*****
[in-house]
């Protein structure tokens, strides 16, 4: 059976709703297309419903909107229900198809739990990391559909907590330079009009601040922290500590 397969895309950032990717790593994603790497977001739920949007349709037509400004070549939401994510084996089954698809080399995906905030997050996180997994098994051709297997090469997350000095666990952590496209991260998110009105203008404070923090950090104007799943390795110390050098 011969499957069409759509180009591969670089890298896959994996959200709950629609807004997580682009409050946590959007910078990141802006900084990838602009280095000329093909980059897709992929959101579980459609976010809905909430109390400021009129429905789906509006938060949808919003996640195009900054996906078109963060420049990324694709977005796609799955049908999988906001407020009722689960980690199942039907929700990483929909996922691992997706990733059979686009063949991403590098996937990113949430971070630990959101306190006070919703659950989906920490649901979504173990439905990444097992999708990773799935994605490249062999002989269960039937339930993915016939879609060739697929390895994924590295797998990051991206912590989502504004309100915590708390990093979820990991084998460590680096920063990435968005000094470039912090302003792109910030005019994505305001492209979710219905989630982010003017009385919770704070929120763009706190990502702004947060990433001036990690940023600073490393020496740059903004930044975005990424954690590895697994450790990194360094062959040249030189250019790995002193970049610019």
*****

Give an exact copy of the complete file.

[in-house]
């Protein structure tokens, strides 16, 4: 059976709703297309419903909107229900198809739990990391559909907590330079009009601040922290500590 397969895309950032990717790593994603790497977001739920949007349709037509400004070549939401994510084996089954698809080399995906905030997050996180997994098994051709297997090469997350000095666990952590496209991260998110009105203008404070923090950090104007799943390795110390050098 011969499957069409759509180009591969670089890298896959994996959200709950629609807004997580682009409050946590959007910078990141802006900084990838602009280095000329093909980059897709992929959101579980459609976010809905909430109390400021009129429905789906509006938060949808919003996640195009900054996906078109963060420049990324694709977005796609799955049908999988906001407020009722689960980690199942039907929700990483929909996922691992997706990733059979686009063949991403590098996937990113949430971070630990959101306190006070919703659950989906920490649901979504173990439905990444097992999708990773799935994605490249062999002989269960039937339930993915016939879609060739697929390895994924590295797998990051991206912590989502504004309100915590708390990093979820990991084998460590680096920063990435968005000094470039912090302003792109910030005019994505305001492209979710219905989630982010003017009385919770704070929120763009706190990502702004947060990433001036990690940023600073490393020496740059903004930044975005990424954690590895697994450790990194360094062959040249030189250019790995002193970049610019």